Monday, March 24, 2014

how to raise children who fail

So this is how it feels, this adolescence thing. This month we jump the bridge from parents of children to parents of a pre-teen. I honestly didn’t think we’d ever be here, not because I thought we might not survive the early years of parenting, but because when you’re holding a ten pound lump of newborn, you never can imagine how fast it is for that baby to grow into a man/boy who is as tall as his mom. 

He’s becoming a man. And that simultaneously makes me feel old, and proud. But mostly proud.

As we enter this new season, Zac and I have been wondering how we should navigate and relate to our son. We are praying for wisdom as we make decisions about middle school. I don’t have any answers, really. But I do know what not to do for for my young boy becoming a man. Of course I want for him to fall in love with Christ, and experience a faith that’s all his own. Obviously I want him to choose the way of purity. And I really want him to just be him, and grow into the unique personality that God has given him. With all of those things in mind, though, here’s one thing we know we won’t be doing: we will not have low expectations of him.

I was reminded of this a couple weeks ago while I sat in the coffee shop early one morning. I’m there often enough that I’ve gotten to know the regulars, and we’ve been able to have lots of good conversations. One morning stands out though. As I retreated to my corner to get work done, I overheard the guys talking about teenagers. One of them made a comment that made my blood boil, and I had to restrain myself from yelling across the coffee shop that what he said wasn’t true. He said that teenagers, especially middle schoolers, were all just troublemakers and rebellious hoodlums. Well, he didn’t use those exact words, but the message was the same. Teenagers mess up, and they screw up, and they're stupid, and a big fat mess. Anyone who parents middle schoolers knows this just isn’t true. Yes, they can be tricky and moody. But overall, they’re good kids. They are trying to find their place in life. Growing up is hard. And it’s even harder when the adults around you don’t expect greatness from you.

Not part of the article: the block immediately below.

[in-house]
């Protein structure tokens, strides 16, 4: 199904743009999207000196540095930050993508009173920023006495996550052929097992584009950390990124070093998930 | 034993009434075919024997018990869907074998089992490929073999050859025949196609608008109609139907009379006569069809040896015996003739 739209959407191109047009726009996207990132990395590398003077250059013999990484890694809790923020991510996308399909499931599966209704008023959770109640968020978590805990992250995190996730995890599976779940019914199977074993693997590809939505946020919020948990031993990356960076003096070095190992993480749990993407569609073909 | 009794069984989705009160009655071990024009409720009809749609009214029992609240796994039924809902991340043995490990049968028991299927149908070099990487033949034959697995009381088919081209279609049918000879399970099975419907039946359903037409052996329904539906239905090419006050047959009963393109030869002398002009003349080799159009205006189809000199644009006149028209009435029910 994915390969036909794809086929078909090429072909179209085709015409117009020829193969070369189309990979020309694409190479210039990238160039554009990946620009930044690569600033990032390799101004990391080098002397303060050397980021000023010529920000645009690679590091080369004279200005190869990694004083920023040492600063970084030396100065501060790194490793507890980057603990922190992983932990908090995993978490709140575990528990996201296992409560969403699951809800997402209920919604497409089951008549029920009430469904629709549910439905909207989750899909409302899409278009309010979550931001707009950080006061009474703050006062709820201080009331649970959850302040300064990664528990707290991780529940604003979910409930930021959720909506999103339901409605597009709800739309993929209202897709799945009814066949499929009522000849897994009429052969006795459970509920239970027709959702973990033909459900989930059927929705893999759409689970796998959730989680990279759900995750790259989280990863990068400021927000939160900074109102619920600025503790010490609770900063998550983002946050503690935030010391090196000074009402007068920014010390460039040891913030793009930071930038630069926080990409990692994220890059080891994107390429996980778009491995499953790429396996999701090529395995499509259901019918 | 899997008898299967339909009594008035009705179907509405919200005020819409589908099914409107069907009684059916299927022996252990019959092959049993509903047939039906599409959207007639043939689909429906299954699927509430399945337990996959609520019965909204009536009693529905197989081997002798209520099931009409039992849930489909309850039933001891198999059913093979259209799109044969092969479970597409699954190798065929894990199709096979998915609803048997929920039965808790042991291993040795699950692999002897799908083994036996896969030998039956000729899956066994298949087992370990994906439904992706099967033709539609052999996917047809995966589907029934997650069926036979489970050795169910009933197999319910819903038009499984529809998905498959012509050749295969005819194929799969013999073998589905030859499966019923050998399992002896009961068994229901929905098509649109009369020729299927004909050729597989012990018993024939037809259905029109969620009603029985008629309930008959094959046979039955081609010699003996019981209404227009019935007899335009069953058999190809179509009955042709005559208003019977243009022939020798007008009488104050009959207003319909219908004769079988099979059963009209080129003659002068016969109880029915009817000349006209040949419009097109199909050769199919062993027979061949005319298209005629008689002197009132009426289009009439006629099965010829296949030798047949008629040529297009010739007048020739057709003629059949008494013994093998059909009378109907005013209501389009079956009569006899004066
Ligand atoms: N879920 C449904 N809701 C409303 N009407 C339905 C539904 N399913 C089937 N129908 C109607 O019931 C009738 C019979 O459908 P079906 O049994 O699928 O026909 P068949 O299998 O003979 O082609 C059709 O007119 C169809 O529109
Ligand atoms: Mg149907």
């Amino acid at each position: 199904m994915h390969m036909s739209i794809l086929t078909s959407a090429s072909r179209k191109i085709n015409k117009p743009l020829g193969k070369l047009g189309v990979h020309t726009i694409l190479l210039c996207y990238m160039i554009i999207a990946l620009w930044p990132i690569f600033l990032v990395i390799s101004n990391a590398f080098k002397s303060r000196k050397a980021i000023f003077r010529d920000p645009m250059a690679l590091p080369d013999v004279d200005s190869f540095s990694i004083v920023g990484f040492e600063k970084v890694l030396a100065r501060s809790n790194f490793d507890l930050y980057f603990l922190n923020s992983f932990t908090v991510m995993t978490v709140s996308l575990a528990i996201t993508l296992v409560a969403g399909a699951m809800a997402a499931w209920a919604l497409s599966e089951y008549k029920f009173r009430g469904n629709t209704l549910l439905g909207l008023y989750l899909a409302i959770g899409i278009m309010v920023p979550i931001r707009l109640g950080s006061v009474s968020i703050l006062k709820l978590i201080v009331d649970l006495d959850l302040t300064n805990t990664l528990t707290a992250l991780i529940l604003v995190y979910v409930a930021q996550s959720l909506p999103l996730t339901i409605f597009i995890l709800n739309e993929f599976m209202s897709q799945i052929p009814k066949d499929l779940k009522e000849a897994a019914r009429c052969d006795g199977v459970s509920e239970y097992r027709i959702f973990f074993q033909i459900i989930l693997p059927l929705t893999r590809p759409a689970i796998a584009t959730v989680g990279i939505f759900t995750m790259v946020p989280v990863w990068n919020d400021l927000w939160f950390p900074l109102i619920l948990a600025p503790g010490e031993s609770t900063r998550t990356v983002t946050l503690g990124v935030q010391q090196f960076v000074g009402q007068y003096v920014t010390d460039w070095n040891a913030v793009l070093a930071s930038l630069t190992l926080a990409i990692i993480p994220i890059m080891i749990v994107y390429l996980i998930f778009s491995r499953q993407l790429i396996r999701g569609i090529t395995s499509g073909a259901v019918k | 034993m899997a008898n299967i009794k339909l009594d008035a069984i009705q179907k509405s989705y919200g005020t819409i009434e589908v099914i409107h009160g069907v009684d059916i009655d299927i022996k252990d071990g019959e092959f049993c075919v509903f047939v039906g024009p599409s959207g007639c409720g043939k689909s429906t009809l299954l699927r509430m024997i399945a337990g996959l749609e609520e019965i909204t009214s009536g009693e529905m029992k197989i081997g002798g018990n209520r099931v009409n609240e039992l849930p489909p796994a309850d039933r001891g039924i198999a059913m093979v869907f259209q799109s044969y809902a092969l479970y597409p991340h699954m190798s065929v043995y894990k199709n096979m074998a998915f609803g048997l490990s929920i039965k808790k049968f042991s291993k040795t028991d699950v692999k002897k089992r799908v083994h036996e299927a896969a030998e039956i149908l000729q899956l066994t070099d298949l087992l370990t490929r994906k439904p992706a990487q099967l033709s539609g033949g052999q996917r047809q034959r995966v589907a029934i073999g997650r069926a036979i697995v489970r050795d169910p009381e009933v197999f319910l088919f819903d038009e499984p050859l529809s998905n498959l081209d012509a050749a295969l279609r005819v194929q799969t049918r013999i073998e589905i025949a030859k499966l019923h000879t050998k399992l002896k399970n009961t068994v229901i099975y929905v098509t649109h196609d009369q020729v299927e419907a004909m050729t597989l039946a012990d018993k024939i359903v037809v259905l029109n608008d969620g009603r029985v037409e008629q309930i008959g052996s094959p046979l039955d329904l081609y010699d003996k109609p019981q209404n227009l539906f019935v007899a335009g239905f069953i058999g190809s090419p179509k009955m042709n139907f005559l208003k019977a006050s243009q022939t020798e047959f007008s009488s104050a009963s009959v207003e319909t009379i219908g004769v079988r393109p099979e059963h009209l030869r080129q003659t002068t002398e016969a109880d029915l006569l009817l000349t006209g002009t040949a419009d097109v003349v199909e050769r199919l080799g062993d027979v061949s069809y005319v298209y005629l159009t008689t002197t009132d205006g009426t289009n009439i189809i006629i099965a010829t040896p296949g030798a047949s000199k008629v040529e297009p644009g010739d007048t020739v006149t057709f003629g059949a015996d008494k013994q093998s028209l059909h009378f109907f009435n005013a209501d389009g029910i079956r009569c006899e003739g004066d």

In life, we hit the targets that we aim for. As parents we have a responsibility to set the bar high for our kids, not in an effort to make them fail but because we know they have what it takes to hit it. It might not be without struggle, but that’s what makes them stronger. We all know that.

There seems to be undercurrent running through our society that expects teenagers to be screw ups. We expect moodiness and rebellion and attitude. Guess what? Our expectations have a great way of becoming reality. If we don’t expect much from our teenagers, we won’t get much. But if we expect them to be successful; to contribute to their families and communities, to do well at school, and to make good choices, then they will most likely get there. It’s not that our expectations automatically produce good kids, but our kids need to know we believe in them. And knowing that gives them the freedom to aim high. 

We expect our son to be a success. We expect great things from him. We’re also realistic. We know he’ll make mistakes, but we expect him to come back from them. And we know it’s our responsibility to teach him along the way and love him totally. 

Here’s what I expect of our boy as he grows: lots of love, laughter and more of that dry sense of humor that brings life to everyone around him. And we expect great things, because we know he has it in him to achieve greatness. 

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